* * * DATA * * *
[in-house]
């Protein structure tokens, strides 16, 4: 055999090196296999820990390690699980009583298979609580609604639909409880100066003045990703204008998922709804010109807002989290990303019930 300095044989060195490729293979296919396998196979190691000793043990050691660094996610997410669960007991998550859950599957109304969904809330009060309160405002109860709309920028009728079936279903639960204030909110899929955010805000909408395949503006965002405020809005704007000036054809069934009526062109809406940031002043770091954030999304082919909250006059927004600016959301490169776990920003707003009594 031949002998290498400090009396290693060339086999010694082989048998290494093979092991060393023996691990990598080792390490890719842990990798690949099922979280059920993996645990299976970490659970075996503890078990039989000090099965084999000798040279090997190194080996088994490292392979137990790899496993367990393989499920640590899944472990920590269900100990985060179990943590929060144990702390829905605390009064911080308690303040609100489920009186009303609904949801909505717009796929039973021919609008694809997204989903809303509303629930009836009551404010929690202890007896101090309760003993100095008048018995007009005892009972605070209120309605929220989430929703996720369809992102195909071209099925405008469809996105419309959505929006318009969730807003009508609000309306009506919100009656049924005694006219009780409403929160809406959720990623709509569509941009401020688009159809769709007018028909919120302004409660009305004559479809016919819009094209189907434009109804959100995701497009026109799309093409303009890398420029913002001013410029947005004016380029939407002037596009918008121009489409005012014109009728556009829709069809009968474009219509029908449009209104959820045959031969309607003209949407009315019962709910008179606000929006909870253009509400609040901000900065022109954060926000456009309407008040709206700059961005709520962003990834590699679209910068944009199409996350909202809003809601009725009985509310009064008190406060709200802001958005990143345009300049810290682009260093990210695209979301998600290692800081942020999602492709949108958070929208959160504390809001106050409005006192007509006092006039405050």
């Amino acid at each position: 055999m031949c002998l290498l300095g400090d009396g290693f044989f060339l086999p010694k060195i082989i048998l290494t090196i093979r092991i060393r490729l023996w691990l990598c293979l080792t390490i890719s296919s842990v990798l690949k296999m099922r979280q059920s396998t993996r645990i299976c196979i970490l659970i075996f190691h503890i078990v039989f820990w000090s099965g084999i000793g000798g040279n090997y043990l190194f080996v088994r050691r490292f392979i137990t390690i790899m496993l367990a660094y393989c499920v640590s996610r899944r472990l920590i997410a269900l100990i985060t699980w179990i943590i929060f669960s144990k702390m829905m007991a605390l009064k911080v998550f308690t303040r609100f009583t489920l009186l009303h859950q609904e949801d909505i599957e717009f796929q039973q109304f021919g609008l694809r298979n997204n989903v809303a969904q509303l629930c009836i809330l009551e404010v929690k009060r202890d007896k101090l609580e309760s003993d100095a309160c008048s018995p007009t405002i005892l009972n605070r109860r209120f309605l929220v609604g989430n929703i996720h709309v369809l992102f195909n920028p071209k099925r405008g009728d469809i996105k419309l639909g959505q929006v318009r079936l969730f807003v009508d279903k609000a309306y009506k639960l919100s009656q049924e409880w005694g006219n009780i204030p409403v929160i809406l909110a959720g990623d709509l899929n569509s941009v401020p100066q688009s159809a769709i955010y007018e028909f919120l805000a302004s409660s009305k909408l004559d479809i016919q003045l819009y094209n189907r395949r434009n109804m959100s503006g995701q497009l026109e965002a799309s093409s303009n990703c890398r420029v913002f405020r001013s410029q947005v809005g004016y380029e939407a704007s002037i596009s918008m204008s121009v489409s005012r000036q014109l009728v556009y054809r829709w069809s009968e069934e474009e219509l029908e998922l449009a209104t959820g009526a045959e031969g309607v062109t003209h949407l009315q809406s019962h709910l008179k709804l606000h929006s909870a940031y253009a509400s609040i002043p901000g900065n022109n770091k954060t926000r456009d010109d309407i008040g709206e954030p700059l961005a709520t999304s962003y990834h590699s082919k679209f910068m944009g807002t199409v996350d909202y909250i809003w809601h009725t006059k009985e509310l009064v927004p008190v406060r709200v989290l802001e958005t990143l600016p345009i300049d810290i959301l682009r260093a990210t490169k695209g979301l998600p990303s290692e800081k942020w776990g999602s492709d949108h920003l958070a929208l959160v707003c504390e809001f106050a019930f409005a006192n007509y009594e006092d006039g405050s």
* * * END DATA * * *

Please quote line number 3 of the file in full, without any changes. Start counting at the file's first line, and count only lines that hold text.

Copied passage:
């Amino acid at each position: 055999m031949c002998l290498l300095g400090d009396g290693f044989f060339l086999p010694k060195i082989i048998l290494t090196i093979r092991i060393r490729l023996w691990l990598c293979l080792t390490i890719s296919s842990v990798l690949k296999m099922r979280q059920s396998t993996r645990i299976c196979i970490l659970i075996f190691h503890i078990v039989f820990w000090s099965g084999i000793g000798g040279n090997y043990l190194f080996v088994r050691r490292f392979i137990t390690i790899m496993l367990a660094y393989c499920v640590s996610r899944r472990l920590i997410a269900l100990i985060t699980w179990i943590i929060f669960s144990k702390m829905m007991a605390l009064k911080v998550f308690t303040r609100f009583t489920l009186l009303h859950q609904e949801d909505i599957e717009f796929q039973q109304f021919g609008l694809r298979n997204n989903v809303a969904q509303l629930c009836i809330l009551e404010v929690k009060r202890d007896k101090l609580e309760s003993d100095a309160c008048s018995p007009t405002i005892l009972n605070r109860r209120f309605l929220v609604g989430n929703i996720h709309v369809l992102f195909n920028p071209k099925r405008g009728d469809i996105k419309l639909g959505q929006v318009r079936l969730f807003v009508d279903k609000a309306y009506k639960l919100s009656q049924e409880w005694g006219n009780i204030p409403v929160i809406l909110a959720g990623d709509l899929n569509s941009v401020p100066q688009s159809a769709i955010y007018e028909f919120l805000a302004s409660s009305k909408l004559d479809i016919q003045l819009y094209n189907r395949r434009n109804m959100s503006g995701q497009l026109e965002a799309s093409s303009n990703c890398r420029v913002f405020r001013s410029q947005v809005g004016y380029e939407a704007s002037i596009s918008m204008s121009v489409s005012r000036q014109l009728v556009y054809r829709w069809s009968e069934e474009e219509l029908e998922l449009a209104t959820g009526a045959e031969g309607v062109t003209h949407l009315q809406s019962h709910l008179k709804l606000h929006s909870a940031y253009a509400s609040i002043p901000g900065n022109n770091k954060t926000r456009d010109d309407i008040g709206e954030p700059l961005a709520t999304s962003y990834h590699s082919k679209f910068m944009g807002t199409v996350d909202y909250i809003w809601h009725t006059k009985e509310l009064v927004p008190v406060r709200v989290l802001e958005t990143l600016p345009i300049d810290i959301l682009r260093a990210t490169k695209g979301l998600p990303s290692e800081k942020w776990g999602s492709d949108h920003l958070a929208l959160v707003c504390e809001f106050a019930f409005a006192n007509y009594e006092d006039g405050s």